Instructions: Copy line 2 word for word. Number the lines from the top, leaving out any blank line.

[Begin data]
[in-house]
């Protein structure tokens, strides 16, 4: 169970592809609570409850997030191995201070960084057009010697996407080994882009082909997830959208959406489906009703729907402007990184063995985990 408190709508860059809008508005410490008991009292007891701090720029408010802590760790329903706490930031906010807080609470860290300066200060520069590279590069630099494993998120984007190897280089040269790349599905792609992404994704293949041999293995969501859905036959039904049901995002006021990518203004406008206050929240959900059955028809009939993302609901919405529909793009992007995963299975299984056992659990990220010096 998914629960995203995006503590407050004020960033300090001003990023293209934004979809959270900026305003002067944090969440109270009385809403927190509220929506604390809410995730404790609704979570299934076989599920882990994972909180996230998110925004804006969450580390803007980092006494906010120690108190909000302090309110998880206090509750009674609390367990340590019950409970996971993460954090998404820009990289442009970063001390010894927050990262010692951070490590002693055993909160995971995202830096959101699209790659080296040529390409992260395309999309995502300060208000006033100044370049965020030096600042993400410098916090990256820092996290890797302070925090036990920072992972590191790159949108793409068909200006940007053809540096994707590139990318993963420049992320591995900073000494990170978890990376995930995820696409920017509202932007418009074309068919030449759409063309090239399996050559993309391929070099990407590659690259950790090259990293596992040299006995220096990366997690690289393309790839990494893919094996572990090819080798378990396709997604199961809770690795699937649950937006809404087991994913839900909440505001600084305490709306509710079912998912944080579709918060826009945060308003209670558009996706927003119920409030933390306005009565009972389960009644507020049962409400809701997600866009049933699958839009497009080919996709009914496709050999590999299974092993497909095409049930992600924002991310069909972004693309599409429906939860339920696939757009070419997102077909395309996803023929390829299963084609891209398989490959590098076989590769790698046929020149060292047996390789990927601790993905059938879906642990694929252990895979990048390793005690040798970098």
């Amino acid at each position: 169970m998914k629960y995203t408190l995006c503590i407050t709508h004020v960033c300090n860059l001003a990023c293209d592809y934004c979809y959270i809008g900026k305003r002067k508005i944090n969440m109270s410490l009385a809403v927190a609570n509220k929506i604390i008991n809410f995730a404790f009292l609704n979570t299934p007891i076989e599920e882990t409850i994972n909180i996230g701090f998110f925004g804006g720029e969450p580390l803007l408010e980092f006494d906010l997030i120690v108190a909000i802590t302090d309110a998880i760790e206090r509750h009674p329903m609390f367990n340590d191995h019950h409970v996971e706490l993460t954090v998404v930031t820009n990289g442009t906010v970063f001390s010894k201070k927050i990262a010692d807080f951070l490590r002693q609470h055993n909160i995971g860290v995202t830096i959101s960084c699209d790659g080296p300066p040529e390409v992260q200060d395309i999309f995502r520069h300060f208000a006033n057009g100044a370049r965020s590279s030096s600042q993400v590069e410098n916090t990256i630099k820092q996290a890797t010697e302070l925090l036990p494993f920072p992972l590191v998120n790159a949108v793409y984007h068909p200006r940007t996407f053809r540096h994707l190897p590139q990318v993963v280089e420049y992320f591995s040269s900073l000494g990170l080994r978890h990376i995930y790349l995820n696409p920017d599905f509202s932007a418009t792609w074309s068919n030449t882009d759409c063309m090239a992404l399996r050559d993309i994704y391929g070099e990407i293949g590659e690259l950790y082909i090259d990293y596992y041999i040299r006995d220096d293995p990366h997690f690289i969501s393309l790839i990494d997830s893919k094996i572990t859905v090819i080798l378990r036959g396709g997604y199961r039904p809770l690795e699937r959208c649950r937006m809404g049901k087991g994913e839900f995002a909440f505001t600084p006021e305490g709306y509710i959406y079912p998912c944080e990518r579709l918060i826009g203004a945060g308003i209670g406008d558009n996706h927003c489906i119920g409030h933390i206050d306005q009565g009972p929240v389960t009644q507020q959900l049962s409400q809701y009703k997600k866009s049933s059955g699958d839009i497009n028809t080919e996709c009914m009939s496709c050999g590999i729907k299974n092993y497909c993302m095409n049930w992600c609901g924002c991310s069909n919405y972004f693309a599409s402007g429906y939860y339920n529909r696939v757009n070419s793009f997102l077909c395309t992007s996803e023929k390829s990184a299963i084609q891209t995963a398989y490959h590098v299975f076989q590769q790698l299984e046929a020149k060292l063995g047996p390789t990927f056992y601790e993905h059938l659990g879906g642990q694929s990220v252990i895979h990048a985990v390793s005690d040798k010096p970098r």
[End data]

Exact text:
């Protein structure tokens, strides 16, 4: 169970592809609570409850997030191995201070960084057009010697996407080994882009082909997830959208959406489906009703729907402007990184063995985990 408190709508860059809008508005410490008991009292007891701090720029408010802590760790329903706490930031906010807080609470860290300066200060520069590279590069630099494993998120984007190897280089040269790349599905792609992404994704293949041999293995969501859905036959039904049901995002006021990518203004406008206050929240959900059955028809009939993302609901919405529909793009992007995963299975299984056992659990990220010096 998914629960995203995006503590407050004020960033300090001003990023293209934004979809959270900026305003002067944090969440109270009385809403927190509220929506604390809410995730404790609704979570299934076989599920882990994972909180996230998110925004804006969450580390803007980092006494906010120690108190909000302090309110998880206090509750009674609390367990340590019950409970996971993460954090998404820009990289442009970063001390010894927050990262010692951070490590002693055993909160995971995202830096959101699209790659080296040529390409992260395309999309995502300060208000006033100044370049965020030096600042993400410098916090990256820092996290890797302070925090036990920072992972590191790159949108793409068909200006940007053809540096994707590139990318993963420049992320591995900073000494990170978890990376995930995820696409920017509202932007418009074309068919030449759409063309090239399996050559993309391929070099990407590659690259950790090259990293596992040299006995220096990366997690690289393309790839990494893919094996572990090819080798378990396709997604199961809770690795699937649950937006809404087991994913839900909440505001600084305490709306509710079912998912944080579709918060826009945060308003209670558009996706927003119920409030933390306005009565009972389960009644507020049962409400809701997600866009049933699958839009497009080919996709009914496709050999590999299974092993497909095409049930992600924002991310069909972004693309599409429906939860339920696939757009070419997102077909395309996803023929390829299963084609891209398989490959590098076989590769790698046929020149060292047996390789990927601790993905059938879906642990694929252990895979990048390793005690040798970098």